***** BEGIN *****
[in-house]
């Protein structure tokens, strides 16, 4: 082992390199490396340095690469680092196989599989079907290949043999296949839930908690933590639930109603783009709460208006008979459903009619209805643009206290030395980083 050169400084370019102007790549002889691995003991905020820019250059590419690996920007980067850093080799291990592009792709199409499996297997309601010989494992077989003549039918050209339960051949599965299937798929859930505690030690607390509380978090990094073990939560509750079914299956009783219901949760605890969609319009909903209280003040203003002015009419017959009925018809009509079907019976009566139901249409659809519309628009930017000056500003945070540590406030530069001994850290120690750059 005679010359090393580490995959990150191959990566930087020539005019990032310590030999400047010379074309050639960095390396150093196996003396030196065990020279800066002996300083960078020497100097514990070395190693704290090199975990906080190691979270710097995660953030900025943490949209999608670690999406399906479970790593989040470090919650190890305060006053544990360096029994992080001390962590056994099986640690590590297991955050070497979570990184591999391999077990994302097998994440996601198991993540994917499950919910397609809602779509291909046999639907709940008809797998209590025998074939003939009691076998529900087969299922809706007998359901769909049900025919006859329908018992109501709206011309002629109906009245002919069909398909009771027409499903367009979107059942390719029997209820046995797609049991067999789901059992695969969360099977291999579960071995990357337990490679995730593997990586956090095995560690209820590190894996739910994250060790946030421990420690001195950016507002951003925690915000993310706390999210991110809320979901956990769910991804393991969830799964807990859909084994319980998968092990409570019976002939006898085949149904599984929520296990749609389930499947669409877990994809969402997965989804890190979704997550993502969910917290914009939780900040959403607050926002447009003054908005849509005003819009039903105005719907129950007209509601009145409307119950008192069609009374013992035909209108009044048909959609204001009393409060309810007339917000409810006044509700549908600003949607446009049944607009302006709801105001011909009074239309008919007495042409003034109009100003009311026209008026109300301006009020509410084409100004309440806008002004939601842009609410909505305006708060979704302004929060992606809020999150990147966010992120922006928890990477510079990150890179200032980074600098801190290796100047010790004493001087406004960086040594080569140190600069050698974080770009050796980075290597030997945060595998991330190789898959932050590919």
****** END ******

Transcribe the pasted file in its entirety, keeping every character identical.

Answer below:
[in-house]
């Protein structure tokens, strides 16, 4: 082992390199490396340095690469680092196989599989079907290949043999296949839930908690933590639930109603783009709460208006008979459903009619209805643009206290030395980083 050169400084370019102007790549002889691995003991905020820019250059590419690996920007980067850093080799291990592009792709199409499996297997309601010989494992077989003549039918050209339960051949599965299937798929859930505690030690607390509380978090990094073990939560509750079914299956009783219901949760605890969609319009909903209280003040203003002015009419017959009925018809009509079907019976009566139901249409659809519309628009930017000056500003945070540590406030530069001994850290120690750059 005679010359090393580490995959990150191959990566930087020539005019990032310590030999400047010379074309050639960095390396150093196996003396030196065990020279800066002996300083960078020497100097514990070395190693704290090199975990906080190691979270710097995660953030900025943490949209999608670690999406399906479970790593989040470090919650190890305060006053544990360096029994992080001390962590056994099986640690590590297991955050070497979570990184591999391999077990994302097998994440996601198991993540994917499950919910397609809602779509291909046999639907709940008809797998209590025998074939003939009691076998529900087969299922809706007998359901769909049900025919006859329908018992109501709206011309002629109906009245002919069909398909009771027409499903367009979107059942390719029997209820046995797609049991067999789901059992695969969360099977291999579960071995990357337990490679995730593997990586956090095995560690209820590190894996739910994250060790946030421990420690001195950016507002951003925690915000993310706390999210991110809320979901956990769910991804393991969830799964807990859909084994319980998968092990409570019976002939006898085949149904599984929520296990749609389930499947669409877990994809969402997965989804890190979704997550993502969910917290914009939780900040959403607050926002447009003054908005849509005003819009039903105005719907129950007209509601009145409307119950008192069609009374013992035909209108009044048909959609204001009393409060309810007339917000409810006044509700549908600003949607446009049944607009302006709801105001011909009074239309008919007495042409003034109009100003009311026209008026109300301006009020509410084409100004309440806008002004939601842009609410909505305006708060979704302004929060992606809020999150990147966010992120922006928890990477510079990150890179200032980074600098801190290796100047010790004493001087406004960086040594080569140190600069050698974080770009050796980075290597030997945060595998991330190789898959932050590919």